percent of all searches in August 2003 (including searches conducted 
at AOL and Yahoo!, which used the Google search engine). But in the 
search industry, innovation is a wild card. In 1999, you could have 
said that AltaVista had pretty much finished off the search market, 
notes Whit Andrews, a research director at technology advisory firm 
Gartner. In 1997, it was Inktomi. In 1995, it was Yahoo!. You never 
know in the search business when there's somebody down the street who 
is going to make you look like yesterday's news.

Google is vulnerable partly because it has few of the infrastructural 
advantages, like AT&T's once exclusive ownership of most of the 
telephone network or Microsoft's control of PC operating systems, 
that typically help to perpetuate dominance. (Indeed, press reports 
in January indicated that Yahoo! might soon drop its relationship 
with Google and turn to its own search technology.) And the company's 
claim to fame, the ability of its search algorithms to find the most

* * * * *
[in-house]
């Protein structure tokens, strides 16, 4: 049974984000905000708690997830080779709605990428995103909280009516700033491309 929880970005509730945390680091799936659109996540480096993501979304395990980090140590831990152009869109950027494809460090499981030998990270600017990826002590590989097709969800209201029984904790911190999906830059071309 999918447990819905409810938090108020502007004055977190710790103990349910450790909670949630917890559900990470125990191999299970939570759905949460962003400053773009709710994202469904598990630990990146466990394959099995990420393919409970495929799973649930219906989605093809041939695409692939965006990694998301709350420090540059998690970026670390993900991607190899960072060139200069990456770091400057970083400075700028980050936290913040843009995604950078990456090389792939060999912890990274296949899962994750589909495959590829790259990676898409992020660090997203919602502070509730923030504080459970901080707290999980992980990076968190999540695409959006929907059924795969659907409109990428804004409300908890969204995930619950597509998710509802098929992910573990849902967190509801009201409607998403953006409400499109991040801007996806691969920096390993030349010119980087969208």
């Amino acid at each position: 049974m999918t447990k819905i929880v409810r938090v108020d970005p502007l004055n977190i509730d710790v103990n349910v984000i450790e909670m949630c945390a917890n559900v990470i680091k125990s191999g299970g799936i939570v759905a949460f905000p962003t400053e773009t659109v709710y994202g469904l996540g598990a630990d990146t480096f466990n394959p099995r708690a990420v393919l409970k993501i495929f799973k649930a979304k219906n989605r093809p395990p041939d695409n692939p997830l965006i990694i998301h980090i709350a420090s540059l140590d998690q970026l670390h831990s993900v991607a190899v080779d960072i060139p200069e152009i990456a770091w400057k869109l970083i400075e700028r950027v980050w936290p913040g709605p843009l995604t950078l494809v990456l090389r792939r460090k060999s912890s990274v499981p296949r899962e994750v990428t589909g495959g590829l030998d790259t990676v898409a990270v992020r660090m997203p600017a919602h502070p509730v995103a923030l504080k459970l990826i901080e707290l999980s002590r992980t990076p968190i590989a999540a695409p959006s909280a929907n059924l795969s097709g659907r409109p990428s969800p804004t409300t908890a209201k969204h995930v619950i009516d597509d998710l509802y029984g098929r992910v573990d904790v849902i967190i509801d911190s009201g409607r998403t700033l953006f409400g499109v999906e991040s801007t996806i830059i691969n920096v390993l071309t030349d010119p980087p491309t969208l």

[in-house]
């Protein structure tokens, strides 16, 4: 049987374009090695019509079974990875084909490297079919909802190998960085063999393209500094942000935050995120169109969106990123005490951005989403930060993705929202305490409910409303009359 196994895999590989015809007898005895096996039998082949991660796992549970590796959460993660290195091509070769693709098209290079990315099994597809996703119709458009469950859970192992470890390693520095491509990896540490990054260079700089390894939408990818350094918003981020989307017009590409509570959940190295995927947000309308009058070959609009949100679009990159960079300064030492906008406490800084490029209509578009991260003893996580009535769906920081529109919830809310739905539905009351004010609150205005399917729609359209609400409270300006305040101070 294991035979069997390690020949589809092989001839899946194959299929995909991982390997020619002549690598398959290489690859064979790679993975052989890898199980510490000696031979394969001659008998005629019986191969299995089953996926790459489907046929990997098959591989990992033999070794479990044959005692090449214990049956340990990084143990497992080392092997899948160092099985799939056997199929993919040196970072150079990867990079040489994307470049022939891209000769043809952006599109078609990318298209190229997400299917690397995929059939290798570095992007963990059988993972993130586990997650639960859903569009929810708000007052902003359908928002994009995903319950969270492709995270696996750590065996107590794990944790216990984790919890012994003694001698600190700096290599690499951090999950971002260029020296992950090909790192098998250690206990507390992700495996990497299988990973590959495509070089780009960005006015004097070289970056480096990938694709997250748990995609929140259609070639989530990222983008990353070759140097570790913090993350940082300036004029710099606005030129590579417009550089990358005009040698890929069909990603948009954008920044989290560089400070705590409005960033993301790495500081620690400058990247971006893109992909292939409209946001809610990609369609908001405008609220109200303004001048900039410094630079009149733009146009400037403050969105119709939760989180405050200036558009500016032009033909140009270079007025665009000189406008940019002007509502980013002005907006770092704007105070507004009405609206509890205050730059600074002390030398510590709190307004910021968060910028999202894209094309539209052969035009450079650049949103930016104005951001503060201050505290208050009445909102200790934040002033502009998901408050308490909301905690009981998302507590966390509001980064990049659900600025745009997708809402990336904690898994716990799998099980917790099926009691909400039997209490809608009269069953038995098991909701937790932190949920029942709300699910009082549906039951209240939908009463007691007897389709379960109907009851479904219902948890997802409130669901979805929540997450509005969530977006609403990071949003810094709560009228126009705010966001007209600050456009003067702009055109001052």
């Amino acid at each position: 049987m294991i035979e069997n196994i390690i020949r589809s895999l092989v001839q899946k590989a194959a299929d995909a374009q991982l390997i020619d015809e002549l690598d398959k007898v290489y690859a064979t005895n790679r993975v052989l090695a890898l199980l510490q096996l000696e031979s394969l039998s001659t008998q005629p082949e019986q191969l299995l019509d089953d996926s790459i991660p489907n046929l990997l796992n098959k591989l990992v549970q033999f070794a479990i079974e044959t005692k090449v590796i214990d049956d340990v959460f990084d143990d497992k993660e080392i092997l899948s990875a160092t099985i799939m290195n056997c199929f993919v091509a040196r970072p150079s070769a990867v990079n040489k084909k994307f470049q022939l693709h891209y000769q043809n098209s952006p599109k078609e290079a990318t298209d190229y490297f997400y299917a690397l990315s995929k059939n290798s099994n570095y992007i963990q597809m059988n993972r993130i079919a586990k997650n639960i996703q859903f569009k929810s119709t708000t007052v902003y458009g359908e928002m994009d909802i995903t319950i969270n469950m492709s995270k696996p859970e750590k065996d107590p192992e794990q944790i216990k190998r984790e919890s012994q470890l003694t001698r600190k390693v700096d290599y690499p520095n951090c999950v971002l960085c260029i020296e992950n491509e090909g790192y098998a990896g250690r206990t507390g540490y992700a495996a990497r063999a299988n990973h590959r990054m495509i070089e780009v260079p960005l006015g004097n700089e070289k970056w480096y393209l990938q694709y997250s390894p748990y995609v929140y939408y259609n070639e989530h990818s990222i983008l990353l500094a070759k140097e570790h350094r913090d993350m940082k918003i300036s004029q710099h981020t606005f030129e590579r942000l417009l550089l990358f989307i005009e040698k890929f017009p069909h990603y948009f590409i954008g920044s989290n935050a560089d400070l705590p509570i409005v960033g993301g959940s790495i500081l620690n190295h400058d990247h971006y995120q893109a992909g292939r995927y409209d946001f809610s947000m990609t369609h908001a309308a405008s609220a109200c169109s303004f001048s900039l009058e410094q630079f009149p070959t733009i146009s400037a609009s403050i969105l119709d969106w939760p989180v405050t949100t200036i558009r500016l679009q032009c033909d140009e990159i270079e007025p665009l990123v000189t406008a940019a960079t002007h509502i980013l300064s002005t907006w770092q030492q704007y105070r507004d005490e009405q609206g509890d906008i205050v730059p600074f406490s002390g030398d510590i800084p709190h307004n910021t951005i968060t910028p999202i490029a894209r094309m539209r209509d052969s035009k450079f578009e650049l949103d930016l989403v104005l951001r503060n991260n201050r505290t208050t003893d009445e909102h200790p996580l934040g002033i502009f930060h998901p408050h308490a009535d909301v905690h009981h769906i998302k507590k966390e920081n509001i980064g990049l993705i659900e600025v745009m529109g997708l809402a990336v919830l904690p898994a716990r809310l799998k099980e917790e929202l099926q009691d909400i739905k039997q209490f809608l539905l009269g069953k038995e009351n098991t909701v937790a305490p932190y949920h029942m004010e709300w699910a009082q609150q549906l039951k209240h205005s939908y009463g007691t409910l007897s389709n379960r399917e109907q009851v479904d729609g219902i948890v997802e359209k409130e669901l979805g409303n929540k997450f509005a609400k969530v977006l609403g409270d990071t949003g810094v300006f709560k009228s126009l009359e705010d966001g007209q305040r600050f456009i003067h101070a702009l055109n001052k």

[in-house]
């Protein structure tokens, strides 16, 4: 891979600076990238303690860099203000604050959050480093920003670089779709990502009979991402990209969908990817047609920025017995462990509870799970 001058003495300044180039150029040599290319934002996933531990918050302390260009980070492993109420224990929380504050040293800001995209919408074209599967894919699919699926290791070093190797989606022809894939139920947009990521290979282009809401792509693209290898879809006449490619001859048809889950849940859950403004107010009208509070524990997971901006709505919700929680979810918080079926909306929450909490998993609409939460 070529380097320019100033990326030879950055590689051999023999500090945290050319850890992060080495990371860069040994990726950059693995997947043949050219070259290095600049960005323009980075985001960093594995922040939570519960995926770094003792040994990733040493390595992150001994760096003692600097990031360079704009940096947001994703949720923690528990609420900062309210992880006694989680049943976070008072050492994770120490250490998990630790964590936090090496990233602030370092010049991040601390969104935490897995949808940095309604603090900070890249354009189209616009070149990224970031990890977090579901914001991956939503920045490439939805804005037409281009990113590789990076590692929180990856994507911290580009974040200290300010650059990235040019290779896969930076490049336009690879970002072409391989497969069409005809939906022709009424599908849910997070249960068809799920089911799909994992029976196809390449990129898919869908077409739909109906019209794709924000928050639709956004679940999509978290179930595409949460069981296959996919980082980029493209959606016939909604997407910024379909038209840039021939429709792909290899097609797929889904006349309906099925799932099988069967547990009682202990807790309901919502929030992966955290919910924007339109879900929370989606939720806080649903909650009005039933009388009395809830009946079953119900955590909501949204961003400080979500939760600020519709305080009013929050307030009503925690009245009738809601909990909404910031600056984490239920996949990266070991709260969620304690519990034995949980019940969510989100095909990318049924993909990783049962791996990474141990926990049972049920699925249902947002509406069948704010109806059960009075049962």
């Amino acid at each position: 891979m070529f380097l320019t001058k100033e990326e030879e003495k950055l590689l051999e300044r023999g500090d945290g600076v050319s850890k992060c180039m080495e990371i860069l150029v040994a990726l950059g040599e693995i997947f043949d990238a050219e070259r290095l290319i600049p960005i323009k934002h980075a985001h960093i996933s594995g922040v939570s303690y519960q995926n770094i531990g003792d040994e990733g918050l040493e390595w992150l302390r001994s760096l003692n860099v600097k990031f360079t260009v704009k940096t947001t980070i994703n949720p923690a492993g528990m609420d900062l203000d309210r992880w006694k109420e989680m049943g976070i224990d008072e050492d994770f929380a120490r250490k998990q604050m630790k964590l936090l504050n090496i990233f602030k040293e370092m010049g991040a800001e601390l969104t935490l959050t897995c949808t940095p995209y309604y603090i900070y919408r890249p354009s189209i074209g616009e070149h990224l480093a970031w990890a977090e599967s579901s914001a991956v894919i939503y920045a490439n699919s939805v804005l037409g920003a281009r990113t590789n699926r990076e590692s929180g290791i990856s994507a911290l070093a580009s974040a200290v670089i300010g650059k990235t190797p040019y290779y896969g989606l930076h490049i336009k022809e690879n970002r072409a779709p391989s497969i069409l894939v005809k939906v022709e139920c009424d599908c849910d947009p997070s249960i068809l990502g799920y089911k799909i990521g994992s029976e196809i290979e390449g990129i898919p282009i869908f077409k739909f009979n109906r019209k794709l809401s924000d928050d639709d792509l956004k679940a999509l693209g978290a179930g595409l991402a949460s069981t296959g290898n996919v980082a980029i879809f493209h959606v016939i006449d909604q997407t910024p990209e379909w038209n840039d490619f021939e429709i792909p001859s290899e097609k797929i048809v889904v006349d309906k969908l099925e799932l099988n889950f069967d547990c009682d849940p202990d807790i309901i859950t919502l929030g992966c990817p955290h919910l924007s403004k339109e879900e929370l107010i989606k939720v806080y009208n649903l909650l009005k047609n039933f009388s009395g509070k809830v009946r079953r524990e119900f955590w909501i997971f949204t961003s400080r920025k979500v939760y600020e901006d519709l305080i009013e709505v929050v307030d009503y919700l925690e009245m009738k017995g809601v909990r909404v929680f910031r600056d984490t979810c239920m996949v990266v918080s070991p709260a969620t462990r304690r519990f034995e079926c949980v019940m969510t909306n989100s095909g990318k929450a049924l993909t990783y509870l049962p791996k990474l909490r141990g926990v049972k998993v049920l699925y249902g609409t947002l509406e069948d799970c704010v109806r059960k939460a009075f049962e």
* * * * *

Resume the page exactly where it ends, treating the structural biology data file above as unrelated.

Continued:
relevant results, based on their popularity may be growing stale. 
When Google first launched, they had some new tricks that nobody else 
had thought about before, says Doug Cutting, an independent software 
consultant who wrote some of the core technology behind search engine 
Excite and has designed search tools for Apple Macintosh computers. 
But plenty of other search engines now offer intriguing alternatives 
to Google's techniques, Cutting believes.

Subject:OUP (USA) Layoffs

Oxford University Press USA has laid off 35 employees as part of a 
reorganization. According to Publishers Weekly, the target was 
largely the print reference department, which the publisher is said 
to have "consolidated in favor of its expansive online efforts." 
Publisher Laura Brown stated that OUP is "making significant 
investments in our higher education and professional publishing and 
our on-line activities, areas where we see exciting growth 

As part of the reorganization, Casper Grathwohl was named publisher, 
reference division,while Karen Day assumes the title of associate 
publisher, reference. Ms.Day previously held the publisher's 

Subject: Delphion adds European corporate links

Through an extension of its partnership with CHI Research, Inc.,